"If you're like me, you waste a lot of time being scared. Years, maybe. Then one day you decide you're sick of that, you don't want to be afraid or guilty anymore, and you try to get help. And if you're lucky, and you get the right help, and you don't get betrayed...eventually you work past it. When it stops being scary and starts being a pain in the ass, that's when you know you've made real progress."

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review 2013-09-20 01:27
Set This House in Order: A Romance of Souls
Set This House in Order: A Romance of Souls - Matt Ruff

Andy Gage, original owner of the body, is dead. The main character of this novel is Andrew, one of the souls that now inhabits the body and has control of it most of the time. His father is Aaron, another soul and the leader of the house in the body's head wherein countless other souls reside.

 

If this sounds confusing, then one of the best things I can say about this novel is that, by the time you get a few chapters in, Andrew's house, soul-hierarchy, and multiple personality disorder are entirely unremarkable facts.

 

Through the book, Andrew finds himself helping a woman named Mouse or Penny (or a few others), while two houses become less stable, one gets knocked down, and someone doesn't go to prison for murder.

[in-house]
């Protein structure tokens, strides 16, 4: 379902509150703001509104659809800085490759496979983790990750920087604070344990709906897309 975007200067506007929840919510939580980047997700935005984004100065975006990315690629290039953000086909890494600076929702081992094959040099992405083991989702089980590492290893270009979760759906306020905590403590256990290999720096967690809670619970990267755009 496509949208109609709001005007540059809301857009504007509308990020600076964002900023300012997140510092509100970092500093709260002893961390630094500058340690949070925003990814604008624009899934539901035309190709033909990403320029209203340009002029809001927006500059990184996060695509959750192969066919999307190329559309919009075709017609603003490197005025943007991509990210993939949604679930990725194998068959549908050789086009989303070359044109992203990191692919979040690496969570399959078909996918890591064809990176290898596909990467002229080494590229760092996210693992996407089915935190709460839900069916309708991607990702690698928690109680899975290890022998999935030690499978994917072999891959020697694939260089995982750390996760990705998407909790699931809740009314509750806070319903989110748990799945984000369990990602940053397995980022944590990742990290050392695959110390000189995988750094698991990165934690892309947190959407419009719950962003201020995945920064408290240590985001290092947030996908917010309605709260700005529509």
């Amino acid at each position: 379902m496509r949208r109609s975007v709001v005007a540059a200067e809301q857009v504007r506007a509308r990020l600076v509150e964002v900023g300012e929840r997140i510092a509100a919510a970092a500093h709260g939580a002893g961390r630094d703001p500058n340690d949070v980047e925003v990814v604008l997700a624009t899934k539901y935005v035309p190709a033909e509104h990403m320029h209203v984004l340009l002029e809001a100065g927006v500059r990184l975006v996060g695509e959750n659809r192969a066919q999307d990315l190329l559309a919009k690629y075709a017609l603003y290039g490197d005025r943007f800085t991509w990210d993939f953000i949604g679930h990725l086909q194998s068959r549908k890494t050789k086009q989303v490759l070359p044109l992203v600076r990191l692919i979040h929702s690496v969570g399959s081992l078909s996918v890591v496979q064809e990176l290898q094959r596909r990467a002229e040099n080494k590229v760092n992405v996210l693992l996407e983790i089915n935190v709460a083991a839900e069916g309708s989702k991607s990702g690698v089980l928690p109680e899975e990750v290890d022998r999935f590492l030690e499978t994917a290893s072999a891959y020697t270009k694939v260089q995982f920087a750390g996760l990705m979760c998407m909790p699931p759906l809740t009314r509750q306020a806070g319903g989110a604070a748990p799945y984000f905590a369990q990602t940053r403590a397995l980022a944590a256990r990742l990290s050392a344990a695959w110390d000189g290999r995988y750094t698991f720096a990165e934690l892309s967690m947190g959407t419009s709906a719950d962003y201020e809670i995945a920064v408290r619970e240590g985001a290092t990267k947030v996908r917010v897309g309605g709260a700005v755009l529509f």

'“Come on,” he says, taking her hand. “It’ll be fine.”
Mouse shakes her head: Oh no it won’t. Andrew, smiling—how does he stay so calm?—leans in close enough to whisper.
“Don’t be afraid,” he tells her. “We have him outnumbered.”'

-Andrew and Mouse

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review 2012-04-27 00:00
The House of Order: Stories
The House of Order: Stories - John Paul ... The House of Order: Stories - John Paul Jaramillo This is a very personal collection of short stories and none of them left me with a feeling of hope. It is a stark picture into one Latino family living in poverty amidst the concrete and weeds, the alcohol and abuse, and then of course there are the rabbits (ok I had to mention rabbits because I have a soft spot in my heart for bunnies). “Esta las historias de la familia” within the pages of John Paul Jaramillo's “The House Order” will leave you sad, despondent and wanting to rescue this grown child and his own family, from falling into the same footsteps his alcoholic father did.